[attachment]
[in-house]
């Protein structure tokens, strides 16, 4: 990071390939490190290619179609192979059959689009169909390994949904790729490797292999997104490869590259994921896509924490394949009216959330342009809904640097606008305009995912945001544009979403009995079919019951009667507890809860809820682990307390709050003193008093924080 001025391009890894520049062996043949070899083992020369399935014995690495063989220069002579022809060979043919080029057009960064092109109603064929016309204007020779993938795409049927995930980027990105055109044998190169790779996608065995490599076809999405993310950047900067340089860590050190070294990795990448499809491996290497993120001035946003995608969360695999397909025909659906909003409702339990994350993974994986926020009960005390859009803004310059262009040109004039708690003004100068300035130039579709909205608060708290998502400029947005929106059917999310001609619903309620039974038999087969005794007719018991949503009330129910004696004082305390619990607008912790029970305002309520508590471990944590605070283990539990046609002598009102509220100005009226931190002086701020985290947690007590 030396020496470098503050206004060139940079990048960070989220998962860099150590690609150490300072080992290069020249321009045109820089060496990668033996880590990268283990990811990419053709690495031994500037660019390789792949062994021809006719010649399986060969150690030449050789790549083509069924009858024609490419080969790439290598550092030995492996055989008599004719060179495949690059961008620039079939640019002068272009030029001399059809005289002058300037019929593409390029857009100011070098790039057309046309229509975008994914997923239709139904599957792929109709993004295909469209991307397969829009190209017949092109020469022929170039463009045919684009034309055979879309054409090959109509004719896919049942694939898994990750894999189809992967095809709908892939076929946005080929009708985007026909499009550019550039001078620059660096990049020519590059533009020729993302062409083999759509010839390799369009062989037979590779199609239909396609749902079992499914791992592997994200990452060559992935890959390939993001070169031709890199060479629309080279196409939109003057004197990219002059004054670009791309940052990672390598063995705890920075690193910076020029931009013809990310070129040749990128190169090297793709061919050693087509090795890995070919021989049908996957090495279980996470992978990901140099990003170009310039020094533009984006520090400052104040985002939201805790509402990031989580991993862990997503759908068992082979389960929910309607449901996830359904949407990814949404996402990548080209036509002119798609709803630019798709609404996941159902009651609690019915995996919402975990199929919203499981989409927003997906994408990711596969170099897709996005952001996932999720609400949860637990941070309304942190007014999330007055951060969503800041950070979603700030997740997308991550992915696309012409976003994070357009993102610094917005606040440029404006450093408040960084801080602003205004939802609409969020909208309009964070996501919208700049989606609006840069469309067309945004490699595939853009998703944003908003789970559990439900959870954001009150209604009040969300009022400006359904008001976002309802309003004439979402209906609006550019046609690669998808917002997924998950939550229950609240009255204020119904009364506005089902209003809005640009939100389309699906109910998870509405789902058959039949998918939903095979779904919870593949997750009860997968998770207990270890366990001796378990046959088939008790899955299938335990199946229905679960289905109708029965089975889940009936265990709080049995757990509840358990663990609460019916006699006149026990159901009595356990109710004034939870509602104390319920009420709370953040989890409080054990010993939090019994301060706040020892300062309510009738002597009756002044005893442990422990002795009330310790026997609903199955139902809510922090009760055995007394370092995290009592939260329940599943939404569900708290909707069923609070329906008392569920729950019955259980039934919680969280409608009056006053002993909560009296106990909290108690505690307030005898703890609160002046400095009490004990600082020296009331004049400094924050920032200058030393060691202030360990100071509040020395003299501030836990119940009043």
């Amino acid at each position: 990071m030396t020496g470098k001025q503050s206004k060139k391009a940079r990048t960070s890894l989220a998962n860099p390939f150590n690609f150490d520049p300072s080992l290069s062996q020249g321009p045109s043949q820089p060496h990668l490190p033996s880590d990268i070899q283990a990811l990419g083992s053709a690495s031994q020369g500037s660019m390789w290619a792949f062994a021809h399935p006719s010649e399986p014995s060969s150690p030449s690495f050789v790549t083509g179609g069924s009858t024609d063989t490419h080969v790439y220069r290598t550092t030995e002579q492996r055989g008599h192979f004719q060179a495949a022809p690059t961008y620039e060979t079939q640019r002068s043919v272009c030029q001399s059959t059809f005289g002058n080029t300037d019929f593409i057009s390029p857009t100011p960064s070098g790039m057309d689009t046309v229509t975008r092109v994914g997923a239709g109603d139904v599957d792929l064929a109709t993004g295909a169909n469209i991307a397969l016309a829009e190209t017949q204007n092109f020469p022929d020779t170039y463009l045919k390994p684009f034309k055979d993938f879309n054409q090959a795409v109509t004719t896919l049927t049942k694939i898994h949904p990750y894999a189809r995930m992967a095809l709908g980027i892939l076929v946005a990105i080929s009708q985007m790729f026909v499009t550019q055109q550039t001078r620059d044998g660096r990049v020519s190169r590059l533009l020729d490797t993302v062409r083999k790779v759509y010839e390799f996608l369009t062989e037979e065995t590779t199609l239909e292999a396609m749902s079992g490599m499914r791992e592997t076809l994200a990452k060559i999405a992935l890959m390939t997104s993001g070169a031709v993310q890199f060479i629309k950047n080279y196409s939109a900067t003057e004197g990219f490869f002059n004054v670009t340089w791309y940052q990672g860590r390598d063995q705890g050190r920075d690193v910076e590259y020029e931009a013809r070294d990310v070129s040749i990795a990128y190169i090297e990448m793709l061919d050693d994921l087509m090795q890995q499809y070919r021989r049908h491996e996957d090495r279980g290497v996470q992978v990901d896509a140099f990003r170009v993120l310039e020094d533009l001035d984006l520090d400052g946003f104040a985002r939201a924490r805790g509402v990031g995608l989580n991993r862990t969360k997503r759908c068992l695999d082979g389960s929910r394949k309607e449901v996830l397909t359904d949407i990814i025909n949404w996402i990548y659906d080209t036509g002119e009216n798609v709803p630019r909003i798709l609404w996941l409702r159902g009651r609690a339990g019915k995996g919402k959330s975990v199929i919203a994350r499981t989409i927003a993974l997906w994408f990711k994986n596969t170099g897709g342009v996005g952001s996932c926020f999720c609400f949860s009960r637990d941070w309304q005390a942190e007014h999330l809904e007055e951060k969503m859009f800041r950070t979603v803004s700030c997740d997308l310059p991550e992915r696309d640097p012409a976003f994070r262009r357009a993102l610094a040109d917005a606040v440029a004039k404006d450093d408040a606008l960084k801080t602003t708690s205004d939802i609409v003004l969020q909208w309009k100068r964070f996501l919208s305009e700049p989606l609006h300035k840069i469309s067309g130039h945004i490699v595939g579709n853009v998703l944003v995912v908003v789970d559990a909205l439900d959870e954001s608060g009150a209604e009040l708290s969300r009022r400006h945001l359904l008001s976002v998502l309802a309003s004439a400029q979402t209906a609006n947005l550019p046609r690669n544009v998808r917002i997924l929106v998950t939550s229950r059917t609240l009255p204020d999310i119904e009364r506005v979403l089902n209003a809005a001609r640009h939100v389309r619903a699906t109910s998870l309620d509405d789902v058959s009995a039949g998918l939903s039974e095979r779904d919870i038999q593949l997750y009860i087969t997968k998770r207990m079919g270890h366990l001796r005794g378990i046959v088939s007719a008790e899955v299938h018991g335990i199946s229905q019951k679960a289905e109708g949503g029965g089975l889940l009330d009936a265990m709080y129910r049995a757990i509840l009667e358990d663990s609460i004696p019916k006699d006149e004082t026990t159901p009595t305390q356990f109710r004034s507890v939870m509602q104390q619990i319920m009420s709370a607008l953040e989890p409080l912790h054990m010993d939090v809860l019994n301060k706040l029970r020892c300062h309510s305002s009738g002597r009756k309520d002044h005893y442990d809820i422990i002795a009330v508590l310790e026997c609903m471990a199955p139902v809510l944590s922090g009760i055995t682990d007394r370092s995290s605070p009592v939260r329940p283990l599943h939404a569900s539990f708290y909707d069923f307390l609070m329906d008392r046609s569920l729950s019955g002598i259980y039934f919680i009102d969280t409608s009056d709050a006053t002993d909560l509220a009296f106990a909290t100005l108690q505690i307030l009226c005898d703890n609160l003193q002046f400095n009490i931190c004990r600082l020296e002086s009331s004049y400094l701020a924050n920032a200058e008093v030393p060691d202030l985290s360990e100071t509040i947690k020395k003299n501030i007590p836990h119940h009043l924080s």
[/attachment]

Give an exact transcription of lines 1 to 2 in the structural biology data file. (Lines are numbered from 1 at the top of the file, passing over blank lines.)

[in-house]
């Protein structure tokens, strides 16, 4: 990071390939490190290619179609192979059959689009169909390994949904790729490797292999997104490869590259994921896509924490394949009216959330342009809904640097606008305009995912945001544009979403009995079919019951009667507890809860809820682990307390709050003193008093924080 001025391009890894520049062996043949070899083992020369399935014995690495063989220069002579022809060979043919080029057009960064092109109603064929016309204007020779993938795409049927995930980027990105055109044998190169790779996608065995490599076809999405993310950047900067340089860590050190070294990795990448499809491996290497993120001035946003995608969360695999397909025909659906909003409702339990994350993974994986926020009960005390859009803004310059262009040109004039708690003004100068300035130039579709909205608060708290998502400029947005929106059917999310001609619903309620039974038999087969005794007719018991949503009330129910004696004082305390619990607008912790029970305002309520508590471990944590605070283990539990046609002598009102509220100005009226931190002086701020985290947690007590 030396020496470098503050206004060139940079990048960070989220998962860099150590690609150490300072080992290069020249321009045109820089060496990668033996880590990268283990990811990419053709690495031994500037660019390789792949062994021809006719010649399986060969150690030449050789790549083509069924009858024609490419080969790439290598550092030995492996055989008599004719060179495949690059961008620039079939640019002068272009030029001399059809005289002058300037019929593409390029857009100011070098790039057309046309229509975008994914997923239709139904599957792929109709993004295909469209991307397969829009190209017949092109020469022929170039463009045919684009034309055979879309054409090959109509004719896919049942694939898994990750894999189809992967095809709908892939076929946005080929009708985007026909499009550019550039001078620059660096990049020519590059533009020729993302062409083999759509010839390799369009062989037979590779199609239909396609749902079992499914791992592997994200990452060559992935890959390939993001070169031709890199060479629309080279196409939109003057004197990219002059004054670009791309940052990672390598063995705890920075690193910076020029931009013809990310070129040749990128190169090297793709061919050693087509090795890995070919021989049908996957090495279980996470992978990901140099990003170009310039020094533009984006520090400052104040985002939201805790509402990031989580991993862990997503759908068992082979389960929910309607449901996830359904949407990814949404996402990548080209036509002119798609709803630019798709609404996941159902009651609690019915995996919402975990199929919203499981989409927003997906994408990711596969170099897709996005952001996932999720609400949860637990941070309304942190007014999330007055951060969503800041950070979603700030997740997308991550992915696309012409976003994070357009993102610094917005606040440029404006450093408040960084801080602003205004939802609409969020909208309009964070996501919208700049989606609006840069469309067309945004490699595939853009998703944003908003789970559990439900959870954001009150209604009040969300009022400006359904008001976002309802309003004439979402209906609006550019046609690669998808917002997924998950939550229950609240009255204020119904009364506005089902209003809005640009939100389309699906109910998870509405789902058959039949998918939903095979779904919870593949997750009860997968998770207990270890366990001796378990046959088939008790899955299938335990199946229905679960289905109708029965089975889940009936265990709080049995757990509840358990663990609460019916006699006149026990159901009595356990109710004034939870509602104390319920009420709370953040989890409080054990010993939090019994301060706040020892300062309510009738002597009756002044005893442990422990002795009330310790026997609903199955139902809510922090009760055995007394370092995290009592939260329940599943939404569900708290909707069923609070329906008392569920729950019955259980039934919680969280409608009056006053002993909560009296106990909290108690505690307030005898703890609160002046400095009490004990600082020296009331004049400094924050920032200058030393060691202030360990100071509040020395003299501030836990119940009043």